Accelerating NHS discharge and alleviating care workers.

Oct 5, 2022 |

“Save the NHS” 


24 NHS trusts reported a “critical incident” in the first week of January, which means they may not be able to provide urgent or safe services. NHS frontline services continue to come under intense pressure, with the latest performance statistics highlighting the increasing gap between the rapidly growing demand for care and the NHS’s capacity to respond. 


The mantra to “save the NHS” has been echoed across the UK, but we only see the tip of the iceberg. Beneath the surface are many complex problems to be fixed, and it’s not one to be sailed past. We need decisive action if we are to stop and reverse the decline we are seeing in our most precious national resource. Let’s put down the metaphoric anchor and start chipping away before we experience another catastrophe of Titanic proportions.  


Even before Covid-19, the health service struggled with staffing and demand issues, particularly during the colder months. One paramedic reported that “100 patients in Manchester” are stuck in hospital waiting to go home but cannot be discharged due to resource shortages in the social care services who will receive them. 

 Get comfortable. It’s a long wait.


December 2021 was a period of abysmal performance. Ambulance response times were longer last winter than in other recent winters. The average waits per month for people in emergencies, such as after a heart attack or stroke, ranged between 38 and 53 minutes last winter. Nearly 1.25 million attendances waited more than four hours before admission, transfer or discharge. The average delays ranged between 18 and 30 minutes the winter before and between 21 and 28 minutes the two winters before that. Many of the delays in ambulances attending emergencies are because they queue outside hospitals, unable to discharge their patients. They are effectively being used as temporary hospital ward extensions.

Unusually the health service has remained in crisis mode into the summer of 2022 due to persistent Covid admissions and the staffing crisis. Normally, this is the recovery period of the year. Winter 2022 will continue to be challenging due to the lack of social care resources, so where does this leave patients?

You can’t go home.


On average, over 11,500 patients per day were medically fit to go home yet cannot be discharged due to staffing shortages in social care. This includes patients waiting for spaces in care homes and people who may need visits from a carer in their own homes. On average, 10% of daily general and acute beds were occupied by a patient who was medically fit to leave. Over the winter period, the number of people deemed fit to leave the hospital but not discharged grew faster than those successfully discharged.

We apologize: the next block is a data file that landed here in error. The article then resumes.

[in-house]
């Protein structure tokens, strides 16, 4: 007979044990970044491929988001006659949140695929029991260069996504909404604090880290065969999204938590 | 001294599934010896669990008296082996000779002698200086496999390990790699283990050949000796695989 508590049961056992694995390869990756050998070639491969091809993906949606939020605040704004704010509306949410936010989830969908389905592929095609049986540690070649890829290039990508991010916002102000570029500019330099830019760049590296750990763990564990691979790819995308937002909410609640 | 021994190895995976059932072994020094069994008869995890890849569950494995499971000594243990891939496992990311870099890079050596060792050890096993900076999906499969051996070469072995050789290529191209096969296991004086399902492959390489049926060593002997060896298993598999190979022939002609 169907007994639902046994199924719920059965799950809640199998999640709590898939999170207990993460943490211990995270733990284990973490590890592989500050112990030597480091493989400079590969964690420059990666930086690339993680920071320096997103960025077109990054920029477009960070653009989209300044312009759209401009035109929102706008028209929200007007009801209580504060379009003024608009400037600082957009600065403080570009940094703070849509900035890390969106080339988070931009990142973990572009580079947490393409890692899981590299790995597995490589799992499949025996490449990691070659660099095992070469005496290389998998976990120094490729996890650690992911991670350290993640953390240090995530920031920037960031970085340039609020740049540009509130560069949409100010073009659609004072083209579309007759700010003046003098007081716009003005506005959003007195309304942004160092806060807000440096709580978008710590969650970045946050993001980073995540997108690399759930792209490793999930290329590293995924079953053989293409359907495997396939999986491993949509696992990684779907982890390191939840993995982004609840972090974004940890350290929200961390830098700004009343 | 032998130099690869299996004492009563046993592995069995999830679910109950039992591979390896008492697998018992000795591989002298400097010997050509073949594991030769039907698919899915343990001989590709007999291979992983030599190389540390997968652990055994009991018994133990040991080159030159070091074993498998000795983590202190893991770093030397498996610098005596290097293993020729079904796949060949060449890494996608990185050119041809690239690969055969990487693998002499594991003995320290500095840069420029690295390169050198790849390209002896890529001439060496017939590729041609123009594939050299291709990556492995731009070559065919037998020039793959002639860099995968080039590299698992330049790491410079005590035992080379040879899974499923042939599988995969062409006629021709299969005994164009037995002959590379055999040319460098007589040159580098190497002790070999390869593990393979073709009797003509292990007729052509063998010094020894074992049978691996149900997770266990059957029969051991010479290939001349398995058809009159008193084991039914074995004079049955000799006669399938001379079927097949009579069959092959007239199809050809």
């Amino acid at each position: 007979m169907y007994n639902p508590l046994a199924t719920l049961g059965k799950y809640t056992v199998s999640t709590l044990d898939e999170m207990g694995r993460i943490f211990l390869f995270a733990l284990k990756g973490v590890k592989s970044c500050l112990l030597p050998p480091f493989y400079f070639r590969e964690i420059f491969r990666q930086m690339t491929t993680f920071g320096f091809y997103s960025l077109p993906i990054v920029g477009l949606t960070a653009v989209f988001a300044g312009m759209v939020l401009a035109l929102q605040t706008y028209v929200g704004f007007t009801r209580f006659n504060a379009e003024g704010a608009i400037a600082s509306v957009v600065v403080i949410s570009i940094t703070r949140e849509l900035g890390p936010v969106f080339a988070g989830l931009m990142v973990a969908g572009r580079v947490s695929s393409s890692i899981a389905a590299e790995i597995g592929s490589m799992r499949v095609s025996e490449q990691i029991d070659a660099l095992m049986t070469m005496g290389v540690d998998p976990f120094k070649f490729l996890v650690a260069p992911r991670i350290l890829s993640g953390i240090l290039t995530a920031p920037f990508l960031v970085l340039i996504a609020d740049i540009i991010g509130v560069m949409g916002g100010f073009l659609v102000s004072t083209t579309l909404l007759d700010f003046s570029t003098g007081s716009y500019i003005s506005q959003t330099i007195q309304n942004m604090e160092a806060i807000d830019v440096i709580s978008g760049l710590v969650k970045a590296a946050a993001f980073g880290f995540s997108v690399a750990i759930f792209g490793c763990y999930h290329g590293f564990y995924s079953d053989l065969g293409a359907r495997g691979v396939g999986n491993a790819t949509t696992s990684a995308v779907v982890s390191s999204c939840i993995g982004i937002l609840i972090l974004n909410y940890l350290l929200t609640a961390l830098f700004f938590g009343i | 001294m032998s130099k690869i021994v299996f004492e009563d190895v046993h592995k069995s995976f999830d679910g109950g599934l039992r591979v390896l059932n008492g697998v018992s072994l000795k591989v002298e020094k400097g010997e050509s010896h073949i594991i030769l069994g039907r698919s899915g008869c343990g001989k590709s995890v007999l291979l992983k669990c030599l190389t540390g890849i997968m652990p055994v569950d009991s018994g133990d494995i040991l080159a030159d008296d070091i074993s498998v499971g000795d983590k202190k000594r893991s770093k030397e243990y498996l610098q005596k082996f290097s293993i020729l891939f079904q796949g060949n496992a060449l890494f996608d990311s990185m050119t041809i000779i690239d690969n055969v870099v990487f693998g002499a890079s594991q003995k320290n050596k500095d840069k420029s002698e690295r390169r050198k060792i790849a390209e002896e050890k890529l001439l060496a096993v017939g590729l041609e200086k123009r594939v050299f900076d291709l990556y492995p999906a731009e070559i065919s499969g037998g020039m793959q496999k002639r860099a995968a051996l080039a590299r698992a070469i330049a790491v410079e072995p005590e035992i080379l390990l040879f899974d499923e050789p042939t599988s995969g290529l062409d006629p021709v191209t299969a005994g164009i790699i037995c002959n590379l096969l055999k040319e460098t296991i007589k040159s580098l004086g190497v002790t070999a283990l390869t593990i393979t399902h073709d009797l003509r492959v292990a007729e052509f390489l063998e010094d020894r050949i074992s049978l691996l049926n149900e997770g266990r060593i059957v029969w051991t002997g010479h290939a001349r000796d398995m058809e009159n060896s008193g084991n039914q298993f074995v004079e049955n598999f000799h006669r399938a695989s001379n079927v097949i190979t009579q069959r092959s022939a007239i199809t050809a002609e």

Hospital bed with patient

The finger is pointed at social care.


The NHS Confederation’s report, by 85% of NHS leaders, said the absence of a social care pathway is ‘the primary cause of a delayed discharge of medically fit patients. Meanwhile, the charity “Skills for Care” estimated that 165,000 job vacancies exist in the social care sector. The need to invest in the social care workforce, giving them parity with the NHS, has never been more urgent.


Where is the Integrated Care Service (ICS)?


The arrival of the ICS has been long heralded and then triumphantly announced to address precisely these types of problems, where the problem is caused by a disconnect between the NHS and Social Care services. 42 ICS’s have now been put in place and we await to see the impact they have set out to achieve.

Rob Parkes, CEO at Service Robotics Ltd

Finding proven methods of delivering some care remotely is game-changing for the care industry. By doing this, we are enabling care providers to do what they tell us they want; to deliver more and better care

The two-prong problem.


The cost of living crisis is exacerbating the problems in care. We can’t expect care staff to continue working in some of the most demanding jobs, mentally and physically, for mediocre wages. The solution must tackle the overwhelming factors care workers face and the cost of living. Additionally, focusing on improved care provision for home care will alleviate some of the pressure care homes currently face and free up precious space for hospital releases.

An obvious solution to the problems discussed is using Assistive Technologies to effectively increase the care sector’s capacity and optimise resource utilisation.

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